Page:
Its been a few days since I last posted and I'm sorry life have grabbed me by the horns and flipped me over. I upright again and moving on, trotting but doing ok. While struggling to flip back over, I was presented with the question of : When is the right time to push your children out of the nest? This question derived from me allowing my twelve year old daughter and eight year old son, ride their bikes to the store to pick up an item I needed. Hmm.. Now I thought about this one and found it quite difficult to come up with a direct age to kick the child from the nest (home). I feel that this usually requires trial and error and often more error than success. So I decided to tackle the question this way. I believe that the child's readiness for independence is based on the child; however, the preparation for this independence is based on the parents. So you may have a child that ready to be free, but not prepared or a child that not ready for freedom but is prepared for it. Either way this scenario or usually lead to the child free-falling to the ground until it's either saved (self or parent) or splattering (figuratively) when contact is made with the cold hard ground (world). Not the outcome any parent want for their child right? So how can we prevent this? Here are some suggestion



First, we, as parents, must know our children. And I mean really know. If you can't state your child's favorites (and I know they change), what music they like, hobbies and even friends then you don't really know the child. By knowing the interworking of your child, this allows for the correct time for the push them towards independence. If you recall , we start out rearing the child, teaching it how to talk, walk, and even control it's bodily functions (independence). Then when the child's ready you allow for alone time, such as bathing, playing video games, and cell phone. And this increase to allowing social relationships, sleepovers and the dreaded unsupervised dating. But each of those steps leads to independence and provide you a way to gage your child's independence level. If you notice the child is lacking, you provide more opportunities to demonstrate (of course nothing that dangerous ). And when the child is ready, your progress to the next level.



Second, we as parents must always demonstrate our independence as well. The child need to see that we can take care of ourselves. at home, work and within the community. If the child witness your lack of independence than it will learn this and take it as the norm. So stand up for yourself, exert your independence when appropriate and then talk with the child regarding your actions.



Third, lest be honest with ourselves as parent, your children will NEVER be totally independent from you- and that is a good thing. You want your children to always know that they can depend on you as their parents. The relationship between parent an child should graduate to that point. In a successful relationship, that child will understand and respect the parent's role, while feeling a bond that can be described as a friendship. This would have developed during the child's life as the parent slowly let go and allow the child to grow. Allowing for the good and the bad times, (behaviors and all) while supporting the child. Independence will slowly grow until the time will come and you really won't have to push the child, the child will jump and soar away.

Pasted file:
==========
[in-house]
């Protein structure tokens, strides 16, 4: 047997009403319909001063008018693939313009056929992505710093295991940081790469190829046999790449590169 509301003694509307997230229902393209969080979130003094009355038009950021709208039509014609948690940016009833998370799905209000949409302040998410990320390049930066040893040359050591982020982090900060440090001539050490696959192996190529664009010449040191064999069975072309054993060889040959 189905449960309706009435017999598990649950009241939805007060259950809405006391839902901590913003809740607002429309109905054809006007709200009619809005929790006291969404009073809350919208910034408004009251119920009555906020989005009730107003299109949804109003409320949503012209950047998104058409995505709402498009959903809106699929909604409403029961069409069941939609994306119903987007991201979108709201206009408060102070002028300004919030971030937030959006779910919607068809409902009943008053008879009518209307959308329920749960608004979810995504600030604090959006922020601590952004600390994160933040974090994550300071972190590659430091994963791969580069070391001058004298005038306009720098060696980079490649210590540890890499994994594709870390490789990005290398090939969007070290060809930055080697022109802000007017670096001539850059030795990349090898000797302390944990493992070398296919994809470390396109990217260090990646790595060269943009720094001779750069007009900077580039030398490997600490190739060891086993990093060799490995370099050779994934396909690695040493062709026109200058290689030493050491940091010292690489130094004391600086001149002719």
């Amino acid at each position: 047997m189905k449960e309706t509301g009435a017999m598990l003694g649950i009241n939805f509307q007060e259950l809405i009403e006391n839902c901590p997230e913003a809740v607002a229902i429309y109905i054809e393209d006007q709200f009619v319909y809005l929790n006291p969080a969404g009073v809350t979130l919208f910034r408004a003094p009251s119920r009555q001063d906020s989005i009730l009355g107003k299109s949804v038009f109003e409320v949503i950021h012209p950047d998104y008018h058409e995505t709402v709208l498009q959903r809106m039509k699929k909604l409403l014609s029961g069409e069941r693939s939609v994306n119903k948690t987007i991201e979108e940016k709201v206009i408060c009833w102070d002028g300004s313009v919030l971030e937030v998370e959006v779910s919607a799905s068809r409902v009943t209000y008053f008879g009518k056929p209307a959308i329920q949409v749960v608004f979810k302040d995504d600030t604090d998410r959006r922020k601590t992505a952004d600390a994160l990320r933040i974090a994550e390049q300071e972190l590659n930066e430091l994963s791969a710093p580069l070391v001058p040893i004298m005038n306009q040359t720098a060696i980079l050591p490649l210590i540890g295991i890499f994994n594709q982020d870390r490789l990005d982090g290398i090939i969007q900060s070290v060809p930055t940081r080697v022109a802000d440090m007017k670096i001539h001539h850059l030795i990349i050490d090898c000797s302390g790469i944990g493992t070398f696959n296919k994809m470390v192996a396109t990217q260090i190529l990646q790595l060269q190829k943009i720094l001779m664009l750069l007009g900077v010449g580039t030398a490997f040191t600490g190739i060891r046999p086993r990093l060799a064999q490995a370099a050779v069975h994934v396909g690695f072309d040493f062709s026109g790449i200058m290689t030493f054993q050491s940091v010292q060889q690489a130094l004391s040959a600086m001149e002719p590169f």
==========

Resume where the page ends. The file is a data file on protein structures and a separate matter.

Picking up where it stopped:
Friday, May 7, 2010

Follow Friday

Friday Follow

It is that time of the week again, Follow Friday. This week there is a special give away going on, so check out One To Try , Hearts Make Families or Midday Escapades for more infomation. Also check out some of these blogs and let them know what you think. Happy Follow Friday!


Adventures of a Wanna-Be Supah Mommy

Wednesday, May 5, 2010

Boy I Look Good

Today I was talking with a parent, they were worried about their child's self esteem. I was then asked how do you help this. How do you increase your child's self image? Now at first I wanted to provide the parent with resources to read and go into a discussion of them, but then I thought about it. I informed the parent to increase the child's self image, her self image had to increase first. I then explained that her child's view of the world around her depends so much on the way her parents present it to her. Especially regarding self beauty. She looked confused so I explained further. The child learns so much from the parent. Things like: self awareness, morals, intimacy, basic living and social skills. etc. But this lesson is taught better when the child observes the parent. If the child see that the parents cares about how their appearance, personal hygiene, self worth. Then they will care. If the child observes the compliments that are present to those you care for (love or like) then the child will mimic. If the parent is "happy in their own skin" then the child will learn to be happy in theirs. But to love oneself is one of the hardest part of being a parent today. Taking care of your health, your appearance and general wellbeing is often forsaken. So if you want to help your child understand the importance of self worth. Make sure you as the parent take care of yourself. And with each morning you awake take a long look into the mirror, smile, and say to yourself.. "Boy I look Good today!" and mean it.